Technology aimed at improving access to health care, cognition and personal mobility will be key to older Americans’ ability to age in place and the federal government’s capacity to care for them, a new White House report argues.
Tech dedicated to assisting with activities of daily living, transportation, and communication and social connectivity will also play an increasingly important role, according to the report, released earlier this month by the White House Task Force on Research and Development for Technology to Support Aging Adults.
“The U.S. Census Bureau projects that the number of people in the United States aged 65 or older will grow to 95 million by the year 2060 and comprise nearly a quarter of the population,” the report reads. “The combination of the projected growth of this segment of the population and the desire of many older Americans to live independently in their homes and communities makes it critical that the federal government proactively develop strategies, tools and recommendations to enable them to live healthy, independent lives.”
While the report itself is new, several home health and home care providers have already made serious tech pushes into transportation, social connectivity and the numerous other categories it highlights.
Home Instead Inc. — the international franchise company behind the Home Instead Senior Care Network — recently invested in senior-friendly tablet developer GrandPad, for example.
Additionally, several home care agencies have launched partnerships with ride-hailing giants Uber and Lyft to help clients get around.
Companies operating on the fringes of home-based care have likewise partaken in the push, including tech powerhouse Apple Inc. (Nasdaq: AAPL) and “Grandkids on-demand startup” Papa. Apple’s redesigned and re-engineered Apple Watch boasts a fall-detection feature that can identify when hard falls occur, while Papa helps connect older adults with nearby college students to reduce social isolation and loneliness.
The primary purpose of the 40-page White House report was to broadly map out R&D direction both public and private sector aging services stakeholders.
Among its top takeaways, the report outlined the need for stakeholders to develop technology to assist with the assessment and ongoing observation of cognitive health.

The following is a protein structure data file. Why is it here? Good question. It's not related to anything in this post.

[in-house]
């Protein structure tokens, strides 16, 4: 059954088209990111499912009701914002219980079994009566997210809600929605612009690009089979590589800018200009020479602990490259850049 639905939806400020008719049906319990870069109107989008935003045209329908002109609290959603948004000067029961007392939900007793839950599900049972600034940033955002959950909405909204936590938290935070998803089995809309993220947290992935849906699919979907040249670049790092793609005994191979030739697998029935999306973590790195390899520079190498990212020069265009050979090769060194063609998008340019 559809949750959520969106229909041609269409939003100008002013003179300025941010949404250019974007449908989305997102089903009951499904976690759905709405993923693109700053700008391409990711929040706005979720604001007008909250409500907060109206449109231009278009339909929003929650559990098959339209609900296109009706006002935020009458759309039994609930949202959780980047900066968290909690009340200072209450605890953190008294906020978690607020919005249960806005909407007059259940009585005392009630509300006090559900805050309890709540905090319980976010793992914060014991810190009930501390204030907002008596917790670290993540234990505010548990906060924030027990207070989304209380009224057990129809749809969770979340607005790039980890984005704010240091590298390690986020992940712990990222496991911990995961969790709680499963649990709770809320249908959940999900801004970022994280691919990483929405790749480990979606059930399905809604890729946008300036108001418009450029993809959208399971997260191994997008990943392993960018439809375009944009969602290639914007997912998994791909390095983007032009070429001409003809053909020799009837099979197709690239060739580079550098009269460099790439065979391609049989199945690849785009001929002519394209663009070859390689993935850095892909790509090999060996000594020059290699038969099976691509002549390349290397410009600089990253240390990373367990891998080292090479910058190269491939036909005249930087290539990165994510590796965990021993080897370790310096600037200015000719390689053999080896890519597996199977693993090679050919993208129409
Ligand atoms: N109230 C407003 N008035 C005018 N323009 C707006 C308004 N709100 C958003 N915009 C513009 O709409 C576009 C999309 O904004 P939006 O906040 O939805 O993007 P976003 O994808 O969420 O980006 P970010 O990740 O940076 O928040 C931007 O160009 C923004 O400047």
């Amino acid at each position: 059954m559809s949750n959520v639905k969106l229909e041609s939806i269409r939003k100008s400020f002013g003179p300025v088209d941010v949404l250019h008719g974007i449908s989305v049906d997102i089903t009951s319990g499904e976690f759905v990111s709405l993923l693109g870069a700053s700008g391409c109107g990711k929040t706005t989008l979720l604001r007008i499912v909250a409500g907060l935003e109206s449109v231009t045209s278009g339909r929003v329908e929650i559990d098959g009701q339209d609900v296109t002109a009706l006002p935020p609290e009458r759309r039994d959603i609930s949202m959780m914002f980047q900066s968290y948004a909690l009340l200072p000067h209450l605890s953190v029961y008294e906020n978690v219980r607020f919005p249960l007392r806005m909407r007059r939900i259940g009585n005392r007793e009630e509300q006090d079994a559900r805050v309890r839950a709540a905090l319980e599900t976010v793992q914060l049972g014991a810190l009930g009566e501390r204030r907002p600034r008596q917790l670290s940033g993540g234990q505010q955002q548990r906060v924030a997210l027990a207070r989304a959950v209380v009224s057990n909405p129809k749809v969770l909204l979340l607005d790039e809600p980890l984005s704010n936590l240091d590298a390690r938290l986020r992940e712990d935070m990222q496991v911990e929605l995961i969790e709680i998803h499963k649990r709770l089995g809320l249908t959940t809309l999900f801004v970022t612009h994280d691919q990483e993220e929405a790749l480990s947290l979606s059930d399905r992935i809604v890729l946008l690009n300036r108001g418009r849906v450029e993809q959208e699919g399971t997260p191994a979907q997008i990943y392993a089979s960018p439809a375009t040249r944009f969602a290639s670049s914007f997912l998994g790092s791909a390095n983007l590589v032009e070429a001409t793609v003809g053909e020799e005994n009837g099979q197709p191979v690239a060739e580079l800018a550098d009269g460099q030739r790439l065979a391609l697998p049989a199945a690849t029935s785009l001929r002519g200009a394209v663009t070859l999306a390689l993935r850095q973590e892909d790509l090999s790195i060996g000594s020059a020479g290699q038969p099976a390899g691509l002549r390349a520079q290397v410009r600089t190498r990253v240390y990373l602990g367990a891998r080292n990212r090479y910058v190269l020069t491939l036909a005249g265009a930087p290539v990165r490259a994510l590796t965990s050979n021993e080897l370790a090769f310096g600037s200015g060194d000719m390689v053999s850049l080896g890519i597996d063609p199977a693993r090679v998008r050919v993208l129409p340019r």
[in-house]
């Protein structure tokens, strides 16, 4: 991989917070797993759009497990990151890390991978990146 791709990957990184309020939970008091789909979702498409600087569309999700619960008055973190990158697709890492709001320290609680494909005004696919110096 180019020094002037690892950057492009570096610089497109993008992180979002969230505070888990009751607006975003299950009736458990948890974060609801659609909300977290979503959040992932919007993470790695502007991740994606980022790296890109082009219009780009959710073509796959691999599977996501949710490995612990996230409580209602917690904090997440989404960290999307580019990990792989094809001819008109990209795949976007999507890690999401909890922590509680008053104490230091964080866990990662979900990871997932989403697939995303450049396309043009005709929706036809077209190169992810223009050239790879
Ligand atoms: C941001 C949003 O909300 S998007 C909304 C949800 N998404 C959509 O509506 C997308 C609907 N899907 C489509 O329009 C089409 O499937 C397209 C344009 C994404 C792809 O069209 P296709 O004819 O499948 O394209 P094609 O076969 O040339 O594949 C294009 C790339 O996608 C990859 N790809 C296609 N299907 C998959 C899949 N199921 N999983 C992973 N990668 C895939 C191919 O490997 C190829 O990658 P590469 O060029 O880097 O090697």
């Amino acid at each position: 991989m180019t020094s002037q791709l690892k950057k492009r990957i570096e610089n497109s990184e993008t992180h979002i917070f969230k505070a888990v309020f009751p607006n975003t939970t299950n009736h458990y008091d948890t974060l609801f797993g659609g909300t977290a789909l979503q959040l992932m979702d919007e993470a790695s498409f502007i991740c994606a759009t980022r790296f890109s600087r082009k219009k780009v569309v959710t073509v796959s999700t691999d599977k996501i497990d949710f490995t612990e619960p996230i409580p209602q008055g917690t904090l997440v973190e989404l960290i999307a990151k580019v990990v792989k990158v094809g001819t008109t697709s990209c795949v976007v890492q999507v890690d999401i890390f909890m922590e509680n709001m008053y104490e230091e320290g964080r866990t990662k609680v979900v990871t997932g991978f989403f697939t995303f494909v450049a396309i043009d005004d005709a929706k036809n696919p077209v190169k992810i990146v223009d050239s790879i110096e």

Technology to help older adults recover from physical injuries in their own homes — such as virtual reality devices to help individuals simulate walking following a stroke — also needs to be a priority.
“Current rehabilitation programs require older adults to go to clinical facilities, which limits who can attend and for how much time they will receive therapy,” the report reads. “To minimize cost, maximize access and maximize the amount of time that can be spent pursuing rehabilitation activities, systems enabling in-home therapy are needed.”
When it comes to activities of daily living, some of the biggest tech opportunities are in the areas of hygiene, nutrition and medication. For many home care providers, these are pillar service lines, suggesting they’re well-positioned to become further tech partners and on-the-ground enablers in the future.
Early on, small home modifications may suffice, the report notes.
Over time, however, more interventions may be needed.
While the report didn’t go into significant detail on the role of home care and home health providers, it did mention that the integration of home technologies such as sensors, apps and robots represents an opportunity to impact home care by making it more efficient in terms of costs and timing.
The Task Force was established under the National Science and Technology Council Committee on Technology to examine the potential of technology to maximize the independence of aging Americans by increasing opportunities for social engagement and connectivity as well as reducing the impact of any cognitive and physical limitations.